Another note: Some children with PANDAS have difficulty with this probiotic, as it contains a strep strain. For those who have difficulty with this strep strain, many recommend this probiotic:

Custom Probiotics 11-Strain: This is another strong probiotic. It comes in powder form, so the amount taken is easily adjusted to any quantity, though it also includes adult & child size scoops for accurate measurement of doses. While it is recommended as an alternative to VSL#3, they are not entirely similar in their strains, so please compare carefully before making a purchase decision. Here is a link to the manufacturer’s website, where the probiotic may be purchased.

A Word of Caution About Probiotics

One caution I would extend, based on my own personal experience, is to watch very carefully for negative effects from probiotics, particularly the high-dose ones. Reason being, it is possible to cause an overgrowth of probiotic bacteria in the gut, and this will cause many more problems than it helps. I made the grave mistake of doing this not once but twice, and had a very long and expensive path back to health both times.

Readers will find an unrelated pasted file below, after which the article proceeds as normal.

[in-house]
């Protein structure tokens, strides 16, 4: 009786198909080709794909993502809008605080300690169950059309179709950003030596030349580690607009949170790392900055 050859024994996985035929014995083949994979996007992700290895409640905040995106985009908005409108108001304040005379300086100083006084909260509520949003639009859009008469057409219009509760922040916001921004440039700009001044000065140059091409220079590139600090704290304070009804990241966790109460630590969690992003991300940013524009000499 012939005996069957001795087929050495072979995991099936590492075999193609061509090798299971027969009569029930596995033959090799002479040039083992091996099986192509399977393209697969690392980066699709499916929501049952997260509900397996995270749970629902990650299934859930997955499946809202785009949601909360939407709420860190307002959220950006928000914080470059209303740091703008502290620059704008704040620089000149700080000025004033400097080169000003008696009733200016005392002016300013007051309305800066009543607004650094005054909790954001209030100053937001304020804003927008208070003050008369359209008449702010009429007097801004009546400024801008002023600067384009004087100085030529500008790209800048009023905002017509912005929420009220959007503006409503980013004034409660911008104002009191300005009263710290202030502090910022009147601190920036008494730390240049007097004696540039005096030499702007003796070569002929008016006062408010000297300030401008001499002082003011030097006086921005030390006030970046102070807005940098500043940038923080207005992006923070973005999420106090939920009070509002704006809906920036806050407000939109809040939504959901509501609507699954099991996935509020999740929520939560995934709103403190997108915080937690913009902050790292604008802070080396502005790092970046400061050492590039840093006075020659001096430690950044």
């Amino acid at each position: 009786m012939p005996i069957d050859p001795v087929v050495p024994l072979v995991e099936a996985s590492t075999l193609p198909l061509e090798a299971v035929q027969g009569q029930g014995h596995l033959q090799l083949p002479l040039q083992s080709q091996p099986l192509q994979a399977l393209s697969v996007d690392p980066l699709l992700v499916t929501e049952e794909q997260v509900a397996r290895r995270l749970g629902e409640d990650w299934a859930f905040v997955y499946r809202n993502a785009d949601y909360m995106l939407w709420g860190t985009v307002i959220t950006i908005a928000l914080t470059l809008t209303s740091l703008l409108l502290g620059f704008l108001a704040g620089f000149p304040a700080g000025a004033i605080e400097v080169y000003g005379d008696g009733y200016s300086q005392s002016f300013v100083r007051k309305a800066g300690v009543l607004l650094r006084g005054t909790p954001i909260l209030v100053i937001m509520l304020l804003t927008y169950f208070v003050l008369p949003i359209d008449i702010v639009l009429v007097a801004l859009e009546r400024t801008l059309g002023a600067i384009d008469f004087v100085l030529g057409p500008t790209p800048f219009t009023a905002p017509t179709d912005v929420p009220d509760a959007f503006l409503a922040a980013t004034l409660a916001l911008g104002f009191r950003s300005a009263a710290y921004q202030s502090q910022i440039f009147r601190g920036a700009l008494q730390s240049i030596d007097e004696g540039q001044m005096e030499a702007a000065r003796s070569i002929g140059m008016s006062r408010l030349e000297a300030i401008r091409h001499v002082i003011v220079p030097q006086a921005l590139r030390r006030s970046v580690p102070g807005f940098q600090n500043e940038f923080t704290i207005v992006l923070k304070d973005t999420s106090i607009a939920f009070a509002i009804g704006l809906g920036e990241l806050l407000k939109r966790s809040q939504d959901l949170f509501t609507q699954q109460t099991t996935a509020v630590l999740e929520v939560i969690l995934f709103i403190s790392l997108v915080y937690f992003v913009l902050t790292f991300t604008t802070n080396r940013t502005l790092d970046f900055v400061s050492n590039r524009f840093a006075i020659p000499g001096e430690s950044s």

The worst part of this is that most people don’t have immediate negative reactions to probiotics. I know in my case it was something that developed over the course of a couple of months, and the process of identifying probiotics as the culprit was made more difficult by dumping symptoms as well as other health issues I had going on at the same time. My personal advice: if you are constipated, you might not want to try probiotics. I realize that some folks swear by them for relieving constipation, so in the end you’ll have to make your own decision. But in my case, the combination of constipation and heavy doses of probiotics really set me back.

Other Recommended Supplements and Their Purposes